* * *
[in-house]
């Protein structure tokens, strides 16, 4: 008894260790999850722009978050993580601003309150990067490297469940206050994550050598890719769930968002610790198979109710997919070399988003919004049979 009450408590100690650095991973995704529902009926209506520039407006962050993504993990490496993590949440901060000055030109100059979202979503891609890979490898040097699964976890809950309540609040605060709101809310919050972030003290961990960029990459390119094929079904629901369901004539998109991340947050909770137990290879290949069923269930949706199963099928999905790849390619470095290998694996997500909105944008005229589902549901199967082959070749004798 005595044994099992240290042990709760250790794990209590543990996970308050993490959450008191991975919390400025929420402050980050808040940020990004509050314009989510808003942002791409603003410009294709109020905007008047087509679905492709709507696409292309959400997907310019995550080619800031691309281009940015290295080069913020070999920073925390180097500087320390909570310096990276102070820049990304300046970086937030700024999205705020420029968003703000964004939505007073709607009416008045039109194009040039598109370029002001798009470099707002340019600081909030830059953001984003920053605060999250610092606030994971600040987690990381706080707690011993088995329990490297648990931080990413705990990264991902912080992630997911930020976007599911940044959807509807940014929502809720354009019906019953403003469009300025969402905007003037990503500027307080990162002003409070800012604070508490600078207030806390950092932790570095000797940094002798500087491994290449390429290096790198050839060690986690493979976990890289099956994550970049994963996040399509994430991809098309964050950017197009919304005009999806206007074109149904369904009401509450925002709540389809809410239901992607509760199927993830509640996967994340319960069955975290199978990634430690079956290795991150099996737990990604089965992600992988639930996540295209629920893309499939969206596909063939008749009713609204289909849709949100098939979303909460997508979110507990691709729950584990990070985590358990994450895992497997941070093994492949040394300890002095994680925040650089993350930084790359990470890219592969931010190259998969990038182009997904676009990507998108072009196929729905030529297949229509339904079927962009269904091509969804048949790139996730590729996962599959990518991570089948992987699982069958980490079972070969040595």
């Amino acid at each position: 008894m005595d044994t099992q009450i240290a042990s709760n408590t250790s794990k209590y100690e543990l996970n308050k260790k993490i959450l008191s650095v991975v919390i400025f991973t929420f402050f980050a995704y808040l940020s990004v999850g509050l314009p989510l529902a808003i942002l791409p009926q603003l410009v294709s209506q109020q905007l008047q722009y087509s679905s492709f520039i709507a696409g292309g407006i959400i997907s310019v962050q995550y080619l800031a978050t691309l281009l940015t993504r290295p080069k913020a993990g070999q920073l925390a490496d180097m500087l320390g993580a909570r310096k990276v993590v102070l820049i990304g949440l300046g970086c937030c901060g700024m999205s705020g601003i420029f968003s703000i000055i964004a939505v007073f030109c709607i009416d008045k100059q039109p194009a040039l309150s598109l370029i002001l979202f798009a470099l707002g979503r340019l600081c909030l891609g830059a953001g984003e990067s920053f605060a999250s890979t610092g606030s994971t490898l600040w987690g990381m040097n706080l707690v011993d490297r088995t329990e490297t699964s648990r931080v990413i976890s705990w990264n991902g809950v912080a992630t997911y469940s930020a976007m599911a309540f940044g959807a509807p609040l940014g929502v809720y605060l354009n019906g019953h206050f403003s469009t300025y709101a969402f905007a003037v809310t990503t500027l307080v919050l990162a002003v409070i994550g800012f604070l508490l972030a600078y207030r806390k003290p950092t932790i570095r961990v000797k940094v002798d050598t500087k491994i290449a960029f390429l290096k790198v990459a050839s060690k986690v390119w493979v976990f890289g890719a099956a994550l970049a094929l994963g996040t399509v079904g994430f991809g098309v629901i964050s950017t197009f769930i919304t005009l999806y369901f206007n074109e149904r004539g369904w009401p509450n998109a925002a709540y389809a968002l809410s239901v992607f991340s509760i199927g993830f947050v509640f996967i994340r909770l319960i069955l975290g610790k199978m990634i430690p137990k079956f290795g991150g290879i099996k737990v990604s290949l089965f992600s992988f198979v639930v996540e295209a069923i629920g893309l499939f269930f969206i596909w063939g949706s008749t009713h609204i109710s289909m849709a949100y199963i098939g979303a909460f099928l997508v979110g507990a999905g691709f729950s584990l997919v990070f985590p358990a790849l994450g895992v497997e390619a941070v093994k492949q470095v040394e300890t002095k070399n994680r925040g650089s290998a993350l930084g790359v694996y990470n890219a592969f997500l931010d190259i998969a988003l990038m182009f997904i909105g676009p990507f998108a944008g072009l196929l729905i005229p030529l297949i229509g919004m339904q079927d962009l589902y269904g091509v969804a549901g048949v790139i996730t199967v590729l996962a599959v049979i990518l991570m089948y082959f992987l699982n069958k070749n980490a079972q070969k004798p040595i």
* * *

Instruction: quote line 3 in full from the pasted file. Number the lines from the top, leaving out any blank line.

């Amino acid at each position: 008894m005595d044994t099992q009450i240290a042990s709760n408590t250790s794990k209590y100690e543990l996970n308050k260790k993490i959450l008191s650095v991975v919390i400025f991973t929420f402050f980050a995704y808040l940020s990004v999850g509050l314009p989510l529902a808003i942002l791409p009926q603003l410009v294709s209506q109020q905007l008047q722009y087509s679905s492709f520039i709507a696409g292309g407006i959400i997907s310019v962050q995550y080619l800031a978050t691309l281009l940015t993504r290295p080069k913020a993990g070999q920073l925390a490496d180097m500087l320390g993580a909570r310096k990276v993590v102070l820049i990304g949440l300046g970086c937030c901060g700024m999205s705020g601003i420029f968003s703000i000055i964004a939505v007073f030109c709607i009416d008045k100059q039109p194009a040039l309150s598109l370029i002001l979202f798009a470099l707002g979503r340019l600081c909030l891609g830059a953001g984003e990067s920053f605060a999250s890979t610092g606030s994971t490898l600040w987690g990381m040097n706080l707690v011993d490297r088995t329990e490297t699964s648990r931080v990413i976890s705990w990264n991902g809950v912080a992630t997911y469940s930020a976007m599911a309540f940044g959807a509807p609040l940014g929502v809720y605060l354009n019906g019953h206050f403003s469009t300025y709101a969402f905007a003037v809310t990503t500027l307080v919050l990162a002003v409070i994550g800012f604070l508490l972030a600078y207030r806390k003290p950092t932790i570095r961990v000797k940094v002798d050598t500087k491994i290449a960029f390429l290096k790198v990459a050839s060690k986690v390119w493979v976990f890289g890719a099956a994550l970049a094929l994963g996040t399509v079904g994430f991809g098309v629901i964050s950017t197009f769930i919304t005009l999806y369901f206007n074109e149904r004539g369904w009401p509450n998109a925002a709540y389809a968002l809410s239901v992607f991340s509760i199927g993830f947050v509640f996967i994340r909770l319960i069955l975290g610790k199978m990634i430690p137990k079956f290795g991150g290879i099996k737990v990604s290949l089965f992600s992988f198979v639930v996540e295209a069923i629920g893309l499939f269930f969206i596909w063939g949706s008749t009713h609204i109710s289909m849709a949100y199963i098939g979303a909460f099928l997508v979110g507990a999905g691709f729950s584990l997919v990070f985590p358990a790849l994450g895992v497997e390619a941070v093994k492949q470095v040394e300890t002095k070399n994680r925040g650089s290998a993350l930084g790359v694996y990470n890219a592969f997500l931010d190259i998969a988003l990038m182009f997904i909105g676009p990507f998108a944008g072009l196929l729905i005229p030529l297949i229509g919004m339904q079927d962009l589902y269904g091509v969804a549901g048949v790139i996730t199967v590729l996962a599959v049979i990518l991570m089948y082959f992987l699982n069958k070749n980490a079972q070969k004798p040595i």